St. John’s Water Dog
The St. John’s water dog, also known as the St. John’s dog or the lesser Newfoundland, was a landrace (a dog bred for a purpose, not pedigree or appearance) of domestic dog from Newfoundland. Little is known of the types that went into its genetic makeup, although it was probably a random-bred mix of old English, Irish and Portuguese working dogs. The number of St. John’s water dogs started declining by the start of the 20th century. By the early 1980s, the variety was extinct.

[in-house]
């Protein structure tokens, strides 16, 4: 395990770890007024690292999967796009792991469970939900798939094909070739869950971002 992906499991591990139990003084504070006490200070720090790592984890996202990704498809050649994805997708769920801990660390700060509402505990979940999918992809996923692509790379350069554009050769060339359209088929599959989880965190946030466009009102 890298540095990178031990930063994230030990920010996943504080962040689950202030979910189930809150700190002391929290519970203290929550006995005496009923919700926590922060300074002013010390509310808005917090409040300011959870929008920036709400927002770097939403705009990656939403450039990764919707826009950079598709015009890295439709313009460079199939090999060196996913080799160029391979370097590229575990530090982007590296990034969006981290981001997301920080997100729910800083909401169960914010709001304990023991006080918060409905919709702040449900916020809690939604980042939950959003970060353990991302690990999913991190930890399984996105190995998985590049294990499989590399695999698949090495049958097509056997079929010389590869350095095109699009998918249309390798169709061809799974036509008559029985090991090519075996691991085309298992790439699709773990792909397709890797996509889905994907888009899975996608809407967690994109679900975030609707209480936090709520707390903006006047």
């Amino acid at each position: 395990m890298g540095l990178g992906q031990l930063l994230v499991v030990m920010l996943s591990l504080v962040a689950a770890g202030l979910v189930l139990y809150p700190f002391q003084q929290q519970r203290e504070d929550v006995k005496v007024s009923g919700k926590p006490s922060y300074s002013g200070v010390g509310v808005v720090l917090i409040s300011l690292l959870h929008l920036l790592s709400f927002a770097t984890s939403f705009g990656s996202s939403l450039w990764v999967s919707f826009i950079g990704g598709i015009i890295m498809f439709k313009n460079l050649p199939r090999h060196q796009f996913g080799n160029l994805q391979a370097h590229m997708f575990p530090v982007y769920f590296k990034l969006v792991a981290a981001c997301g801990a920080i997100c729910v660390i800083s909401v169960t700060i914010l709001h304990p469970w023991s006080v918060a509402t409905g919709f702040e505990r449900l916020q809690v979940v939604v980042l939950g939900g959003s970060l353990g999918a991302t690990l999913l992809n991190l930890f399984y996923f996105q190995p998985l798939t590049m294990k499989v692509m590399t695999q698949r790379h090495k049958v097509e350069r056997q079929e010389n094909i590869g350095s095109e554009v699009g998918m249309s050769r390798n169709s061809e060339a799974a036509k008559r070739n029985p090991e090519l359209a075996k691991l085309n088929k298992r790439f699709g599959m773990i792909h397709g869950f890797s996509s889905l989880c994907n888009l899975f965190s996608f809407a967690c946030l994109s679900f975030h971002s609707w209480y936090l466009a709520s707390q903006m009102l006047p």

The St. John’s water dog was the ancestor of the modern retrievers, including the Flat Coated Retriever, the Chesapeake Bay Retriever, the Golden Retriever, and the Labrador Retriever. The St. John’s dog was also an ancestor to the large and gentleNewfoundland dog, probably through breeding with Mastiffs brought to the island by the generations of Portuguese fishermen who had been fishing offshore since the 15th century.
During the 19th and early 20th centuries, St. John’s dogs were exported from Newfoundland to England. These dogs were cross bred with other dogs to create the retrievers.